Two examples show how difficult it will be to prevent Mayor Bob Bratina from being re-elected in October.
In front of about 400 of Hamilton’s best and brightest, Bratina made a smooth opening salvo in the mayoral campaign with his almost perfect State of the City address. His opening presentation was filled with business-friendly statistics about how Hamilton has “turned the corner” from its rust-bucket days to a modern, diversified city, with low unemployment, and developers seemly finding riches in the downtown core.
He followed up his presentation with a successful question and answer session, confidently answering questions from the audience. Bratina’s only black mark was his odd introduction of amalgamation to the conversation, which caused a few sideway glances from people in the crowd. A subsequent news conference organized by the mayor proved more carnival sideshow than helpful in council’s city building efforts.
Most keen observers noted the gesture was more about politics, with the mayor trying to connect to the people in the suburban areas after promising he would review the amalgamation question during his 2010 campaign kickoff. It’s a promise that has laid fallow for the last three years.
The other example happened recently during the Chinese New Year celebrations at city hall. Bratina has always been a master showman, able to connect with a crowd with his rumbling bass voice, and ability at self-deprecating comments. Few politicians are the equal to him in front of a crowd.
So with the council chambers filled, he surprised people with his ability to speak Cantonese to the mostly Asian audience. They applauded generously and appreciated his gesture to reach out to them in their own language during an important event.
Both incidents are telling in that Bratina, despite the criticism he has taken about being unable to work with council, his past problems with paying his chief of staff and his limited political agenda, the mayor remains popular through out most of the city to residents who don’t live in the city hall bubble. And that is important to note.
Over the last decade, despite the political status quo around the council table, Hamiltonians seem to like replacing their mayors after only one term. Long-time mayor Bob Morrow got turfed because he didn’t understand the suburban voter in the 2000 election; in 2006 Larry Di Ianni barely lost to former alderman Fred Eisenberger, and in 2010 voters had enough of Eisenberger and his stadium fiasco and went with Bratina, who ran a confident, non-threatening campaign. (In 2003 the mayor’s chair was open when Bob Wade decided not to run.)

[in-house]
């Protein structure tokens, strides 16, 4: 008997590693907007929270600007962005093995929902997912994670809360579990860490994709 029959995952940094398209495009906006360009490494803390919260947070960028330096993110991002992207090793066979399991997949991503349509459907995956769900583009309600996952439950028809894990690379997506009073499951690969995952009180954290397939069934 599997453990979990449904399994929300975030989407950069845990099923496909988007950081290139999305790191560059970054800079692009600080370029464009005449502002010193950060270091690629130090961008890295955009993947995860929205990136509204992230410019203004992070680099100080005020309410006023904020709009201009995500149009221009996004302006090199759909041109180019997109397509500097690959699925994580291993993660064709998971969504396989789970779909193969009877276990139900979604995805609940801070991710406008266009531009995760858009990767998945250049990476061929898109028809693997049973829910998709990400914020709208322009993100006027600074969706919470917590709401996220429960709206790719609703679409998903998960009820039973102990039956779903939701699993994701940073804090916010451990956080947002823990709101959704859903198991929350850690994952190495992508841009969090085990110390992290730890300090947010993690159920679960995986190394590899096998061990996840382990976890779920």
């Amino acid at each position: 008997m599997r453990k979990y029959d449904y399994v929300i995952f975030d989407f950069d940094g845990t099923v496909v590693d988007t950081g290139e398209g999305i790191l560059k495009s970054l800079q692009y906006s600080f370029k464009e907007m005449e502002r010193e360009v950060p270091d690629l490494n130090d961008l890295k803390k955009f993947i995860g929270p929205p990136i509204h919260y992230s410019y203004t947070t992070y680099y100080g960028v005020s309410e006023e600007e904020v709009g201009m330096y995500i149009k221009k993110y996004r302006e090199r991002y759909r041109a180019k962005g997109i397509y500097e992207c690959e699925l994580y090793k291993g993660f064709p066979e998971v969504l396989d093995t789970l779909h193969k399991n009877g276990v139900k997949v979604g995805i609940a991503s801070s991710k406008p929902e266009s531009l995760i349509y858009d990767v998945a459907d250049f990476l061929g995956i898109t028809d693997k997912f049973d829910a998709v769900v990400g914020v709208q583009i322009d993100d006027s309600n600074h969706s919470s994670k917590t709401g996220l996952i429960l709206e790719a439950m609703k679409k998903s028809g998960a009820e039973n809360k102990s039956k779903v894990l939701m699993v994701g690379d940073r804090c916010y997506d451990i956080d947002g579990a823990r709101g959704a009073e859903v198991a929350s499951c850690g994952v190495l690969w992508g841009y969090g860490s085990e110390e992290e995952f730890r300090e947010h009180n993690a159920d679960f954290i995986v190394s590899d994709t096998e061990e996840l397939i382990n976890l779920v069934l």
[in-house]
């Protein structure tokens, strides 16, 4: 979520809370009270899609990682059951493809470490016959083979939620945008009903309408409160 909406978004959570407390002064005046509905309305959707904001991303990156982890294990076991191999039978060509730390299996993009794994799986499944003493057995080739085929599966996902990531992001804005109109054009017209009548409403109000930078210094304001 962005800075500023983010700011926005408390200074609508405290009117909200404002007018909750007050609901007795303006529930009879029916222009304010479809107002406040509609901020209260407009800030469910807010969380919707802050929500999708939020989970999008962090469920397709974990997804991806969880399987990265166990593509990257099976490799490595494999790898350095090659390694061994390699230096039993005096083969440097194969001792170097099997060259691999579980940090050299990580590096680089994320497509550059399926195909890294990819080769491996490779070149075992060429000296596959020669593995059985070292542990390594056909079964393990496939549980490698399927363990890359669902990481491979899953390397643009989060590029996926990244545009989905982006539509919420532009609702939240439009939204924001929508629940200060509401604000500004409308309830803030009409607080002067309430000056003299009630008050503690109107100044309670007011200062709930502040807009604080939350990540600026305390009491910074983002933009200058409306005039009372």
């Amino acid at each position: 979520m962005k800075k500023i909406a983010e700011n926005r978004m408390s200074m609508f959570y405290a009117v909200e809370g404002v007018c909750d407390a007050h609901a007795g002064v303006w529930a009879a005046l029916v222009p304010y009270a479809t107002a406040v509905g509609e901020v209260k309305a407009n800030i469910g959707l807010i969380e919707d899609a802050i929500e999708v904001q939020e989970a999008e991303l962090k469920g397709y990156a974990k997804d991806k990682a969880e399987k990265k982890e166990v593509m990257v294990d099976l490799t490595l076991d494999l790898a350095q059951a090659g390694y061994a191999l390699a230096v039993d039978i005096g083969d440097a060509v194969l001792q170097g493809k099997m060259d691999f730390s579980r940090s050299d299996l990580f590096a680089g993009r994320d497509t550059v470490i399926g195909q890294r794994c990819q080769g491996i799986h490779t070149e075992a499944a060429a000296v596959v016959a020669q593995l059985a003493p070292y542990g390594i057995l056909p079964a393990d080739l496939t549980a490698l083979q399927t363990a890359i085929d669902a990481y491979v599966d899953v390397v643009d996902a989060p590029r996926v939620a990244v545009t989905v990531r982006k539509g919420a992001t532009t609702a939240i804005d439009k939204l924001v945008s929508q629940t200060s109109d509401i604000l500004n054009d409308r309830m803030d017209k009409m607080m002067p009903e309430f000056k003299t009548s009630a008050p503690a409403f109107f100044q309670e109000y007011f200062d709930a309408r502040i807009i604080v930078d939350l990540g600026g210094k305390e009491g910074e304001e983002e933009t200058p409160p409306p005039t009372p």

So it makes Ward 1 councillor Brian McHattie’s challenge to Bratina all that more difficult, and some might say complex. While Hamiltonians love to change mayors, what is the reason to send Bratina to the showers? There doesn’t seem to be an overarching issue of the day.
McHattie’s campaign is about offering residents a “different kind of campaign” to voters that will involve social media, and innovative ways to engage residents in city hall decision making. A worthy goal, but is that at the top of most homeowners’ priorities? Most importantly, is McHattie as well known enough in Binbrook, Ancaster, Flamborough, and Stoney Creek, areas that are more likely to vote, than in downtown Hamilton where he is their favoured son?
Adding to the political mix is the possibility of another challenge from Di Ianni, or Eisenberger, or both. There are some people who are determined to oust Bratina at any cost. Another relatively strong candidate will do nothing more than split a vote, allowing Bratina an easy time to the mayor’s chair, which happened in 2010. Di Ianni and Eisenberger beat each other up, while Bratina cruised to victory with 37 per cent of the ballots.
As Bratina pointed out how do you ignore the city’s downtown transformation with it’s the new condo units, the McMaster Health Campus, a new hotel, an unemployment rate at 5.5 per cent, well below the provincial average, crime trending down, and tax increases between the zero and two per cent range?
If McHattie is going to follow in the footsteps of Calgary’s popular mayor Naheed Nenshi, then his “different kind of campaign” will need to include Hamilton’s hard political numbers if he expects to sit in the mayor’s chair later this fall.
— Kevin Werner covers city hall for Hamilton Community News